What it is: The latest in agritech, indoor farms use technology to grow fresh fruits and vegetables — sans soil and sunlight.
Planting seeds. Last year, global funding for indoor farming startups topped $1.9B, nearly tripling investment in 2019.
- Bowery Farming announced a $300M Series C in May, valuing the company at $2.3B in the largest-ever vertical farm deal.
- Late last year, Jeff Bezos-backed Plenty secured $140M in a Series D funding round.
- AppHarvest went public via SPAC in January at a valuation of $1B. Later this year, AeroFarms, Local Bounti, and Infarm are set to follow suit.
The upside. Indoor farms grow food using less resources than traditional farms. And urban growers, like Plenty’s 95,000-square-foot warehouse in Southern California, reduce delivery times from one week to one day.
Plus, with post-pandemic grocery shoppers eating more organic and sustainable foods, hydroponics and vertical farms seem well-positioned to reap the profits.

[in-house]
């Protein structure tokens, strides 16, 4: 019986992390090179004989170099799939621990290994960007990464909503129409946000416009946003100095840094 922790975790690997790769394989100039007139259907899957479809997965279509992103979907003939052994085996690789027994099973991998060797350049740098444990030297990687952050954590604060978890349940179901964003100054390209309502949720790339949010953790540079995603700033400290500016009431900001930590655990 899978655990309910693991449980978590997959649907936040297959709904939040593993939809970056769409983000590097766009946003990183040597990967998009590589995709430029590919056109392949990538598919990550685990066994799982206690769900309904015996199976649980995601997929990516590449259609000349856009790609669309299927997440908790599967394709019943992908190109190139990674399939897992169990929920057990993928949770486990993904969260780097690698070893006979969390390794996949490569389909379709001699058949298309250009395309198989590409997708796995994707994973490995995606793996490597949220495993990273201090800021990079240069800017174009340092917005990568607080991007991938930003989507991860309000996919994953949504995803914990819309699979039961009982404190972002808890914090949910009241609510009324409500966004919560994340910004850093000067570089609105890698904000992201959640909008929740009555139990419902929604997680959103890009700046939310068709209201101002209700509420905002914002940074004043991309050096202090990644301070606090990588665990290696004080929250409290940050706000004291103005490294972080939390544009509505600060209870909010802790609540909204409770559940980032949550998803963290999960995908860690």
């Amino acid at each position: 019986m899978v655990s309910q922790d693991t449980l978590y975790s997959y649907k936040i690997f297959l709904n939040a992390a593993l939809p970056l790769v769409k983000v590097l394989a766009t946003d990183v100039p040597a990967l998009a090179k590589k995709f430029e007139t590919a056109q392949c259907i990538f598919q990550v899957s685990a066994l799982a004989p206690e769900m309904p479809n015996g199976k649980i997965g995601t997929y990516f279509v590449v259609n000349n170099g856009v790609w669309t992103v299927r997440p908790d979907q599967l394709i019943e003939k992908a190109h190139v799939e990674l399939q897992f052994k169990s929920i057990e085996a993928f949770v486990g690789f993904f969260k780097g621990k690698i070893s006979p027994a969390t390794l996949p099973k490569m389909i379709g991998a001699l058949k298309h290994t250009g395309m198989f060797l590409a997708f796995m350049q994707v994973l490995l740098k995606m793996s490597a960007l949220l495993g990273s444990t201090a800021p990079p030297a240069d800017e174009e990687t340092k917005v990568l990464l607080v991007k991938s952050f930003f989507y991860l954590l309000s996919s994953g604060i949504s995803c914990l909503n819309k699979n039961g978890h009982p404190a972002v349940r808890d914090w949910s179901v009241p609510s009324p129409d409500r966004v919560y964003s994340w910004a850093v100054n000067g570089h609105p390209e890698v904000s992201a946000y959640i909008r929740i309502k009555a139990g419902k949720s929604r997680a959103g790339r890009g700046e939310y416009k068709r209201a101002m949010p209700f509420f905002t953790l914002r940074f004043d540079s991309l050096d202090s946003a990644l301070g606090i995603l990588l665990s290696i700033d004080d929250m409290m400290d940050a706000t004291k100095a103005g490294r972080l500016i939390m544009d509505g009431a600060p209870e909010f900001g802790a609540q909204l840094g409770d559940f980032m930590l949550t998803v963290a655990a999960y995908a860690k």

The downside. Despite huge funding rounds, the returns have been mediocre. The top 20 indoor farm startups have just $135M in retail sales, and most remain unprofitable. AppHarvest, for instance, saw its stock price wither since it went public.
Others are skeptical of the nutritional value of indoor-grown foods, which use nutrient-dense water instead of soil.
Dave Chapman, Vermont farmer and executive director of the Real Organic Project, questions the long-term impact on our dietary health:
“What will the health outcomes be in two generations? It’s a huge live experiment and we are the rats.”
Punchline: Despite high technology costs, nutritional uncertainties, and more, investors are all-in on indoor farms. Pending further innovation, we may well be on the edge of an agricultural revolution.
Research contributed by: Kelly Byrne